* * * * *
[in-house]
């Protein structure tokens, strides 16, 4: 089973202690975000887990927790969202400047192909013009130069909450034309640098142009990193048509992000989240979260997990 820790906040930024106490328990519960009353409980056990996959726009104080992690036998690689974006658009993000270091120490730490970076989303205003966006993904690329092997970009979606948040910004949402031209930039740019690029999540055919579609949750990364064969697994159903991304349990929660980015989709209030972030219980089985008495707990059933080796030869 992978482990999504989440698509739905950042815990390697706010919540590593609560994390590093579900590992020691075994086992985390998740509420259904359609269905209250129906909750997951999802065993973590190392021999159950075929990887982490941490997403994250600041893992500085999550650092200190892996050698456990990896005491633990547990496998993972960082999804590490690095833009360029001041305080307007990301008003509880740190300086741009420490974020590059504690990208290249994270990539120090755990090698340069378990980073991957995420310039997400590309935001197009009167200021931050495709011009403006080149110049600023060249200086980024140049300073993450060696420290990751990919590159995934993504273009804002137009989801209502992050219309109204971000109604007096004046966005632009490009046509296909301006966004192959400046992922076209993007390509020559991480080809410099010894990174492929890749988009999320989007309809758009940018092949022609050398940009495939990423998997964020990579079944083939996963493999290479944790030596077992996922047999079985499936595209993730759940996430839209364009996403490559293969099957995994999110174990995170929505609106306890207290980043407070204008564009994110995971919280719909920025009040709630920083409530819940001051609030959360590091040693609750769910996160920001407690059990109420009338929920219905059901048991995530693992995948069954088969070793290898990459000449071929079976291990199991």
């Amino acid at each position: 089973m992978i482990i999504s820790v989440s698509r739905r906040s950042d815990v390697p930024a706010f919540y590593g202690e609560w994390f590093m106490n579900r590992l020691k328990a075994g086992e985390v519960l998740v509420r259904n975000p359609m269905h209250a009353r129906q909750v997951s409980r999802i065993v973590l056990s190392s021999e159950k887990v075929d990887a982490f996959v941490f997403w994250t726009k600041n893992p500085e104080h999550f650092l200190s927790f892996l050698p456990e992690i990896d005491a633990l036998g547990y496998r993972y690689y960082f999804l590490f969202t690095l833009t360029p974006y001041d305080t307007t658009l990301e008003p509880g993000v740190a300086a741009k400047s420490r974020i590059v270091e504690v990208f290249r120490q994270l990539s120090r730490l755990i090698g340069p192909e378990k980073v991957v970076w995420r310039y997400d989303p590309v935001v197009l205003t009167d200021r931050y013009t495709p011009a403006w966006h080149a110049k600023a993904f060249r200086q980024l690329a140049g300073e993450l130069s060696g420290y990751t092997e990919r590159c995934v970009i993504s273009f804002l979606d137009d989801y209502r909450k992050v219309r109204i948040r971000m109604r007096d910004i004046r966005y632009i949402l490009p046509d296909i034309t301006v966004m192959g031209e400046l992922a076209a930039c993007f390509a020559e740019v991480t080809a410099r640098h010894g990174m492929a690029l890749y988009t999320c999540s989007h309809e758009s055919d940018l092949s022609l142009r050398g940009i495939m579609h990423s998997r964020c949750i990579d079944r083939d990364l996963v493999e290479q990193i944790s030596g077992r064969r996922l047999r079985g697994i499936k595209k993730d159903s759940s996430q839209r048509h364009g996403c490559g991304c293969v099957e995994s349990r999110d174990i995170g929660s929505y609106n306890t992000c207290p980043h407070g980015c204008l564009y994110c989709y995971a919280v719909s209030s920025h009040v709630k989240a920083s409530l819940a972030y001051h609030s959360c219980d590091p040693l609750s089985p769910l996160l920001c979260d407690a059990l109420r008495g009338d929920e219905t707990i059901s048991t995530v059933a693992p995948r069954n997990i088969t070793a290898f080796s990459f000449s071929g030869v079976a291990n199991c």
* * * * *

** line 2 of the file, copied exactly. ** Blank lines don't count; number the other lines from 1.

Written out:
């Protein structure tokens, strides 16, 4: 089973202690975000887990927790969202400047192909013009130069909450034309640098142009990193048509992000989240979260997990 820790906040930024106490328990519960009353409980056990996959726009104080992690036998690689974006658009993000270091120490730490970076989303205003966006993904690329092997970009979606948040910004949402031209930039740019690029999540055919579609949750990364064969697994159903991304349990929660980015989709209030972030219980089985008495707990059933080796030869 992978482990999504989440698509739905950042815990390697706010919540590593609560994390590093579900590992020691075994086992985390998740509420259904359609269905209250129906909750997951999802065993973590190392021999159950075929990887982490941490997403994250600041893992500085999550650092200190892996050698456990990896005491633990547990496998993972960082999804590490690095833009360029001041305080307007990301008003509880740190300086741009420490974020590059504690990208290249994270990539120090755990090698340069378990980073991957995420310039997400590309935001197009009167200021931050495709011009403006080149110049600023060249200086980024140049300073993450060696420290990751990919590159995934993504273009804002137009989801209502992050219309109204971000109604007096004046966005632009490009046509296909301006966004192959400046992922076209993007390509020559991480080809410099010894990174492929890749988009999320989007309809758009940018092949022609050398940009495939990423998997964020990579079944083939996963493999290479944790030596077992996922047999079985499936595209993730759940996430839209364009996403490559293969099957995994999110174990995170929505609106306890207290980043407070204008564009994110995971919280719909920025009040709630920083409530819940001051609030959360590091040693609750769910996160920001407690059990109420009338929920219905059901048991995530693992995948069954088969070793290898990459000449071929079976291990199991």